Unlike traditional loans, purchase order financing is much easier for a small business to secure.  Even some startups are eligible for this form of funding.

Credit Line Determination

A major advantage of purchase order financing is that lenders base their decisions on the creditworthiness of a business’s clients rather than that of the company itself. This practice makes it an especially promising line of credit for new businesses.


Upfront Fee

Most purchase order lenders require an upfront payment. This fee will be due before the customer has paid for services or products.

Reduced Payments

One disadvantage of purchase order financing is that a small business that arranges one will not receive the full payments from customers. Lending fees will reduce these payments.

Customer Contact

Another drawback to purchase order financing is that billing will not directly occur between the business and its customers. The lender will step in as a third party for collection.


While purchase order financing provides a short-term solution for cash flow difficulties, it is not a viable long-term strategy.

Only Covers Direct Supplier Expenses

Unlike a traditional loan, purchase order financing can only be applied to supply costs. Other expenses will require a different solution.

Requires Large Margins

Purchase order financing often requires a transaction with gross margins of 25% or higher.

Pros and Cons of Invoice Factoring


Immediate Cash Flow

A clear advantage to invoice factoring is that it provides instant funds. Traditional bank loans take much longer to put cash in the hands of small businesses.

Ongoing Cash Flow

Invoice factoring also provides an ongoing source of fund infusion. As long as a small business is issuing verifiable invoices, this source of funds is viable.

Better Chance of Approval

Invoice factoring is designed to give small businesses an increased likelihood of approval.  Unlike traditional loans, this form of funding examines the credit of a business’s customers, not that of the company itself.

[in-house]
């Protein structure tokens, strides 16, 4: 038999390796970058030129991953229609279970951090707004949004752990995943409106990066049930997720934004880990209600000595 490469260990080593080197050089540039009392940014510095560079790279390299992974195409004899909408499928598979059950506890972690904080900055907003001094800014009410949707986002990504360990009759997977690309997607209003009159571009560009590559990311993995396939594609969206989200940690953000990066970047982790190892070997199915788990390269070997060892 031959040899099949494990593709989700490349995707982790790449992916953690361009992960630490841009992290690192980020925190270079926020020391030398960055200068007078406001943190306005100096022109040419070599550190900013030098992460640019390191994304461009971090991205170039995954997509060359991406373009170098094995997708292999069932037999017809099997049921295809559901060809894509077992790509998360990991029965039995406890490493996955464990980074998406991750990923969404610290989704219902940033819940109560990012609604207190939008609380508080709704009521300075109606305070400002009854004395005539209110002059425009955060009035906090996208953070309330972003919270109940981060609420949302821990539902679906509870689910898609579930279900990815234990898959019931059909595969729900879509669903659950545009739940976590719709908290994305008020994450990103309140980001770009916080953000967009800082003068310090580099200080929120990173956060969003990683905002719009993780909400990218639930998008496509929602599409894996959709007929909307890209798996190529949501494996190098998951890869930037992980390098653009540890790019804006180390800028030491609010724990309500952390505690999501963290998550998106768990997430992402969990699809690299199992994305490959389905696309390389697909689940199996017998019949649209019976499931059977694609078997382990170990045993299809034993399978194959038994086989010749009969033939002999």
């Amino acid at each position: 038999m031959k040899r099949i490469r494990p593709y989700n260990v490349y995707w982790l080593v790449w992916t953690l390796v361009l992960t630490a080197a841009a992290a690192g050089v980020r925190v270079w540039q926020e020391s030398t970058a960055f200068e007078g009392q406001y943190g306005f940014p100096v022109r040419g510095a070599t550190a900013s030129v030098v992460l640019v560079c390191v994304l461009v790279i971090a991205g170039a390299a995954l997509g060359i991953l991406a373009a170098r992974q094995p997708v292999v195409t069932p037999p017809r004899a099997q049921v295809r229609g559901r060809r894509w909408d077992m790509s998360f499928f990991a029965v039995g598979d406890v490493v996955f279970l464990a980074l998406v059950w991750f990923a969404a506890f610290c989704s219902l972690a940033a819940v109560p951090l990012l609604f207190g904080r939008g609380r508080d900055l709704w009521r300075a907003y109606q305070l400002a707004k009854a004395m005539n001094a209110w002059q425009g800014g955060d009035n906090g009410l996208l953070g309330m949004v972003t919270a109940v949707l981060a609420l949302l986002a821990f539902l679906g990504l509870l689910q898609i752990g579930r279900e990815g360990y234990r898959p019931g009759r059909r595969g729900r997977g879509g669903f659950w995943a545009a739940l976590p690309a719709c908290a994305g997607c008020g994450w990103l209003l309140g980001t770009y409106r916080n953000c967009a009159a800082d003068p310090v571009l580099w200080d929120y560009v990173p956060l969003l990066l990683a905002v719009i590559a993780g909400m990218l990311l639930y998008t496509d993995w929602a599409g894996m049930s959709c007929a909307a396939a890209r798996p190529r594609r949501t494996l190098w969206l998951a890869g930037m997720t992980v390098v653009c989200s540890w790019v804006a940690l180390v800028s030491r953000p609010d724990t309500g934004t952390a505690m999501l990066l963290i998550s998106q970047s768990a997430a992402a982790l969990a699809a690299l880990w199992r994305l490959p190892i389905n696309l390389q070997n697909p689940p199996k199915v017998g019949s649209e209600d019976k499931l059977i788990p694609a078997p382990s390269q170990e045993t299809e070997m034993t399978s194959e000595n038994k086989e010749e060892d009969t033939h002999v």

Outsourcing Billing Tasks

A significant advantage of invoice factoring is that it relieves a small business of much of the billing process. The lender accepts these tasks when it takes on the invoices.

No Collateral Required

With invoice factoring, small businesses in need of funds do not need to provide collateral.



The fees associated with invoice factoring are generally between 1-5%. This cost adds up quickly, especially as a business grows.

Customer Credit

While the focus on customer credit in the approval process can be an advantage, it can also work against a small business seeking this form of financing. If a business’s customers have poor payment history, it could keep that business from qualifying for invoice billing financing.

Relinquishing Control of Invoices

When a small business takes on this form of funding, it hands over invoices to the lender. The small business no longer controls those invoices, which may be uncomfortable for some business owners.

Responsibility for Unpaid Invoices

While invoice factoring reduces the risk of bad debt, it does not eliminate it. Invoice factors are not collection agencies. If customers refuse to pay their invoices, the liability for those funds falls back on the small business.

Which Form of Financing To Choose

Neither alternative lending option is inherently better than the other. Each offers small businesses a specific kind of aid in solving their cash flow problems. Each comes with inherent advantages and disadvantages. A small business owner should consider that company’s specific needs when deciding between purchase order financing or invoice factoring.

A business that needs funds upfront to fulfill an order or begin a project will most likely find that purchase order financing is tailor-made for its purposes. On the other hand, a firm that requires operational funds while it waits for customers to pay their bills will benefit most from invoice factoring.

Either way, these forms of financing offer small businesses a more accessible and customizable solution than traditional bank loans.